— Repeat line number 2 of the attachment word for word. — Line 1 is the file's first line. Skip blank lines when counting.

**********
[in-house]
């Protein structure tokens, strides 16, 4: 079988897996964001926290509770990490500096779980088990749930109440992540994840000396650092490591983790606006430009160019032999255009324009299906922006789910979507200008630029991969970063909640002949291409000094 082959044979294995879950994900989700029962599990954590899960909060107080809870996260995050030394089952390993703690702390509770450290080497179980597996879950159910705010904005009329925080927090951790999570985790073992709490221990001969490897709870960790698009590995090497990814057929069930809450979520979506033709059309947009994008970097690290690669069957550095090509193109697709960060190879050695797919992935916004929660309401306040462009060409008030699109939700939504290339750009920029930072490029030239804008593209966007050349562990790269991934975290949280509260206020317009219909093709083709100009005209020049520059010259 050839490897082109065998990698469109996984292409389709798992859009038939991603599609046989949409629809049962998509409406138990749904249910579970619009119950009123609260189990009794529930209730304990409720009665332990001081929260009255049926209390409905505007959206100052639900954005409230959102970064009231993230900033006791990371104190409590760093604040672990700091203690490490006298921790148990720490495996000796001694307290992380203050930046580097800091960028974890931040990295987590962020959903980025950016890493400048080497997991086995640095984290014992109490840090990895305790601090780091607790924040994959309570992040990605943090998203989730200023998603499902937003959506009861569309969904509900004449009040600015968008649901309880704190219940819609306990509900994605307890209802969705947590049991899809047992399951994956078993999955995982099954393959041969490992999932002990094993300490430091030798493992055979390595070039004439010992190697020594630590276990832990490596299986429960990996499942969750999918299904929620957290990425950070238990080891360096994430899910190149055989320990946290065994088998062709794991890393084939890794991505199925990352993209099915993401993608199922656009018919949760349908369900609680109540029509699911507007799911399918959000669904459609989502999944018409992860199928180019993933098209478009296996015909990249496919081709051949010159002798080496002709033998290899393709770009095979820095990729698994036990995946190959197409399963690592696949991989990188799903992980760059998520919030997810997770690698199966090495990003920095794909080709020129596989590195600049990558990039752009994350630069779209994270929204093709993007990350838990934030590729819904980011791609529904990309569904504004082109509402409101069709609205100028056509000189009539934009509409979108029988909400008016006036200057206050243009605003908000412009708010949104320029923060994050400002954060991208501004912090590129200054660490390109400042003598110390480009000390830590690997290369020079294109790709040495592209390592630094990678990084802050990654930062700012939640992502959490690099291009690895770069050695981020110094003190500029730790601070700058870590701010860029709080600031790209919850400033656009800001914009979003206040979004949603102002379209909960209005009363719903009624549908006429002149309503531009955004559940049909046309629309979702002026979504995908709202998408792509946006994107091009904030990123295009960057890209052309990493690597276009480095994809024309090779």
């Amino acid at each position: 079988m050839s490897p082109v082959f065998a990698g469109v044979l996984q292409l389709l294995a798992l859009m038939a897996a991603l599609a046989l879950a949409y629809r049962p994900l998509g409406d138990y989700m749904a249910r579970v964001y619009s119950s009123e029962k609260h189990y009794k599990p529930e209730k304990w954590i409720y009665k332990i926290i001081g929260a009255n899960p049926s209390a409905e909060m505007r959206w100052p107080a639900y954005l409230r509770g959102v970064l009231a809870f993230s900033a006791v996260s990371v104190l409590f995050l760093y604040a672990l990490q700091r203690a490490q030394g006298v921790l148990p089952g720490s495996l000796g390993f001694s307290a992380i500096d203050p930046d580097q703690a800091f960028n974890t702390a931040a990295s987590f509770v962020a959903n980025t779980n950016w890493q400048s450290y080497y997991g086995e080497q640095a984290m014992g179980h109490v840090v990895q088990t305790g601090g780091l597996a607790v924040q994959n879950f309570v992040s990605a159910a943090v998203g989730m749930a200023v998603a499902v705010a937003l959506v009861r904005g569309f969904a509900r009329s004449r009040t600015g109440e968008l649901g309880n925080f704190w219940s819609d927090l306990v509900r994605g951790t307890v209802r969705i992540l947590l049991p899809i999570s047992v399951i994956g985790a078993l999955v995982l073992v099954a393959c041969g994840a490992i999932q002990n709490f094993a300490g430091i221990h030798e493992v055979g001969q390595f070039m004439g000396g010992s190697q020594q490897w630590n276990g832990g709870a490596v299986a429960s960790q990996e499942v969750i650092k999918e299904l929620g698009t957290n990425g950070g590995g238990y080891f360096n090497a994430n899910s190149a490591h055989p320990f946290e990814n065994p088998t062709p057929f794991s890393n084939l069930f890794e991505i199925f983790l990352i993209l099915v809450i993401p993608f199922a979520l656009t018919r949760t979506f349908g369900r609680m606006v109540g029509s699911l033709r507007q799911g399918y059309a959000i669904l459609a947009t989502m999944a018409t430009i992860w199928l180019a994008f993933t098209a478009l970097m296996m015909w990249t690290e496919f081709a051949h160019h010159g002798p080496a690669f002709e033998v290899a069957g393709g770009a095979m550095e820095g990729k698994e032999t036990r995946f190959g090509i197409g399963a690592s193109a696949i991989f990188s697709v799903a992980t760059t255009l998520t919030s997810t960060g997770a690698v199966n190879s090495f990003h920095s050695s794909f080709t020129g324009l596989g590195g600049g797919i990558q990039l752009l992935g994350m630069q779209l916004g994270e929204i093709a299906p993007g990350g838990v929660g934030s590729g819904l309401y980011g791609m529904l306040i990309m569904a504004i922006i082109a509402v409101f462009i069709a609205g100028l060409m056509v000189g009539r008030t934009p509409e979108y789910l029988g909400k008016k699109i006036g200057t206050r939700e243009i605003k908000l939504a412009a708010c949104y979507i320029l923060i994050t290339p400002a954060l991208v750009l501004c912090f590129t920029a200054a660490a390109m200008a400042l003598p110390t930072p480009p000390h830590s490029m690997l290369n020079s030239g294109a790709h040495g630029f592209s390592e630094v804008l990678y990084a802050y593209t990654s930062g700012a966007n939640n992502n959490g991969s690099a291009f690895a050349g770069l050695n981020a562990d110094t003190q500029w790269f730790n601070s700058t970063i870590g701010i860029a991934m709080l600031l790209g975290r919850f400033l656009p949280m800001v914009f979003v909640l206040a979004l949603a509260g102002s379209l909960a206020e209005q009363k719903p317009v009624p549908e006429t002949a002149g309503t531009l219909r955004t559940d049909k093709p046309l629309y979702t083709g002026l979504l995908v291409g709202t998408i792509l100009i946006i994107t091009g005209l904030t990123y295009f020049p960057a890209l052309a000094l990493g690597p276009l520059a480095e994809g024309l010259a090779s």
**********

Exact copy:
């Protein structure tokens, strides 16, 4: 079988897996964001926290509770990490500096779980088990749930109440992540994840000396650092490591983790606006430009160019032999255009324009299906922006789910979507200008630029991969970063909640002949291409000094 082959044979294995879950994900989700029962599990954590899960909060107080809870996260995050030394089952390993703690702390509770450290080497179980597996879950159910705010904005009329925080927090951790999570985790073992709490221990001969490897709870960790698009590995090497990814057929069930809450979520979506033709059309947009994008970097690290690669069957550095090509193109697709960060190879050695797919992935916004929660309401306040462009060409008030699109939700939504290339750009920029930072490029030239804008593209966007050349562990790269991934975290949280509260206020317009219909093709083709100009005209020049520059010259 050839490897082109065998990698469109996984292409389709798992859009038939991603599609046989949409629809049962998509409406138990749904249910579970619009119950009123609260189990009794529930209730304990409720009665332990001081929260009255049926209390409905505007959206100052639900954005409230959102970064009231993230900033006791990371104190409590760093604040672990700091203690490490006298921790148990720490495996000796001694307290992380203050930046580097800091960028974890931040990295987590962020959903980025950016890493400048080497997991086995640095984290014992109490840090990895305790601090780091607790924040994959309570992040990605943090998203989730200023998603499902937003959506009861569309969904509900004449009040600015968008649901309880704190219940819609306990509900994605307890209802969705947590049991899809047992399951994956078993999955995982099954393959041969490992999932002990094993300490430091030798493992055979390595070039004439010992190697020594630590276990832990490596299986429960990996499942969750999918299904929620957290990425950070238990080891360096994430899910190149055989320990946290065994088998062709794991890393084939890794991505199925990352993209099915993401993608199922656009018919949760349908369900609680109540029509699911507007799911399918959000669904459609989502999944018409992860199928180019993933098209478009296996015909990249496919081709051949010159002798080496002709033998290899393709770009095979820095990729698994036990995946190959197409399963690592696949991989990188799903992980760059998520919030997810997770690698199966090495990003920095794909080709020129596989590195600049990558990039752009994350630069779209994270929204093709993007990350838990934030590729819904980011791609529904990309569904504004082109509402409101069709609205100028056509000189009539934009509409979108029988909400008016006036200057206050243009605003908000412009708010949104320029923060994050400002954060991208501004912090590129200054660490390109400042003598110390480009000390830590690997290369020079294109790709040495592209390592630094990678990084802050990654930062700012939640992502959490690099291009690895770069050695981020110094003190500029730790601070700058870590701010860029709080600031790209919850400033656009800001914009979003206040979004949603102002379209909960209005009363719903009624549908006429002149309503531009955004559940049909046309629309979702002026979504995908709202998408792509946006994107091009904030990123295009960057890209052309990493690597276009480095994809024309090779």